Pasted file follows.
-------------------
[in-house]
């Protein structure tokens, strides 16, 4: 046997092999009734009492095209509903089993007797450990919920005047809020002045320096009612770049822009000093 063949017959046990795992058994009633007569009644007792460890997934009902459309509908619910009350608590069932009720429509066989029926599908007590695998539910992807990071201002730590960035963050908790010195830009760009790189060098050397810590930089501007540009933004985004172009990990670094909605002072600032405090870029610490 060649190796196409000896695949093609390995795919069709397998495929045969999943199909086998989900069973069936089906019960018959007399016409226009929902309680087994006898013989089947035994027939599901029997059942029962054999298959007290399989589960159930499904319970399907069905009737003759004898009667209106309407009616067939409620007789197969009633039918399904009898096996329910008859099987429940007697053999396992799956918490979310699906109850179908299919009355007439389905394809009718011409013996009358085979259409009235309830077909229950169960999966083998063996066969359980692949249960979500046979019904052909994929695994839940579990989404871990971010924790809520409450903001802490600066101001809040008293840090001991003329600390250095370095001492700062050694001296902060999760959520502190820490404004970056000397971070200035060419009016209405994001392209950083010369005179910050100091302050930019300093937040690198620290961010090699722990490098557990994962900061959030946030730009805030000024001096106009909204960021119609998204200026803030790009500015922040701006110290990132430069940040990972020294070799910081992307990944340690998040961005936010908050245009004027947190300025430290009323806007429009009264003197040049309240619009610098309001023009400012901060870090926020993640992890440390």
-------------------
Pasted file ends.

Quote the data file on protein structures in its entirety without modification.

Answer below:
[in-house]
């Protein structure tokens, strides 16, 4: 046997092999009734009492095209509903089993007797450990919920005047809020002045320096009612770049822009000093 063949017959046990795992058994009633007569009644007792460890997934009902459309509908619910009350608590069932009720429509066989029926599908007590695998539910992807990071201002730590960035963050908790010195830009760009790189060098050397810590930089501007540009933004985004172009990990670094909605002072600032405090870029610490 060649190796196409000896695949093609390995795919069709397998495929045969999943199909086998989900069973069936089906019960018959007399016409226009929902309680087994006898013989089947035994027939599901029997059942029962054999298959007290399989589960159930499904319970399907069905009737003759004898009667209106309407009616067939409620007789197969009633039918399904009898096996329910008859099987429940007697053999396992799956918490979310699906109850179908299919009355007439389905394809009718011409013996009358085979259409009235309830077909229950169960999966083998063996066969359980692949249960979500046979019904052909994929695994839940579990989404871990971010924790809520409450903001802490600066101001809040008293840090001991003329600390250095370095001492700062050694001296902060999760959520502190820490404004970056000397971070200035060419009016209405994001392209950083010369005179910050100091302050930019300093937040690198620290961010090699722990490098557990994962900061959030946030730009805030000024001096106009909204960021119609998204200026803030790009500015922040701006110290990132430069940040990972020294070799910081992307990944340690998040961005936010908050245009004027947190300025430290009323806007429009009264003197040049309240619009610098309001023009400012901060870090926020993640992890440390």